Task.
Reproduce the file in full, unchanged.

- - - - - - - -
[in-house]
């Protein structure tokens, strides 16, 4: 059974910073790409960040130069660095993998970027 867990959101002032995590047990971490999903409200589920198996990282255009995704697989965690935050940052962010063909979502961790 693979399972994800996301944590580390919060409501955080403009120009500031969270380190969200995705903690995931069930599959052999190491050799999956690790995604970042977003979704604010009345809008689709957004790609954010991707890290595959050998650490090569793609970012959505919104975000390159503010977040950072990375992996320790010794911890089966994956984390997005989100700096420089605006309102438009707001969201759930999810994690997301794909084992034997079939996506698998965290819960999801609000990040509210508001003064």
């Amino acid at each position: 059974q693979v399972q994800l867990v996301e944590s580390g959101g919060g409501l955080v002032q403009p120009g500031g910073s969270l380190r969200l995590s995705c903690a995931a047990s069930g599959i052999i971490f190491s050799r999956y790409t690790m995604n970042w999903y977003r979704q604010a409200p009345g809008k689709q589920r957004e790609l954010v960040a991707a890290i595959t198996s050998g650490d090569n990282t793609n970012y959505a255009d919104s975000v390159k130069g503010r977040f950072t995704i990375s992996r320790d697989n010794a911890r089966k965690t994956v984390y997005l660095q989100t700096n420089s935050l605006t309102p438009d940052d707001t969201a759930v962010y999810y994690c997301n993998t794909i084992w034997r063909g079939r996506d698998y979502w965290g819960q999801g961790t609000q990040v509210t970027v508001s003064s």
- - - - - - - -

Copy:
[in-house]
């Protein structure tokens, strides 16, 4: 059974910073790409960040130069660095993998970027 867990959101002032995590047990971490999903409200589920198996990282255009995704697989965690935050940052962010063909979502961790 693979399972994800996301944590580390919060409501955080403009120009500031969270380190969200995705903690995931069930599959052999190491050799999956690790995604970042977003979704604010009345809008689709957004790609954010991707890290595959050998650490090569793609970012959505919104975000390159503010977040950072990375992996320790010794911890089966994956984390997005989100700096420089605006309102438009707001969201759930999810994690997301794909084992034997079939996506698998965290819960999801609000990040509210508001003064």
């Amino acid at each position: 059974q693979v399972q994800l867990v996301e944590s580390g959101g919060g409501l955080v002032q403009p120009g500031g910073s969270l380190r969200l995590s995705c903690a995931a047990s069930g599959i052999i971490f190491s050799r999956y790409t690790m995604n970042w999903y977003r979704q604010a409200p009345g809008k689709q589920r957004e790609l954010v960040a991707a890290i595959t198996s050998g650490d090569n990282t793609n970012y959505a255009d919104s975000v390159k130069g503010r977040f950072t995704i990375s992996r320790d697989n010794a911890r089966k965690t994956v984390y997005l660095q989100t700096n420089s935050l605006t309102p438009d940052d707001t969201a759930v962010y999810y994690c997301n993998t794909i084992w034997r063909g079939r996506d698998y979502w965290g819960q999801g961790t609000q990040v509210t970027v508001s003064s």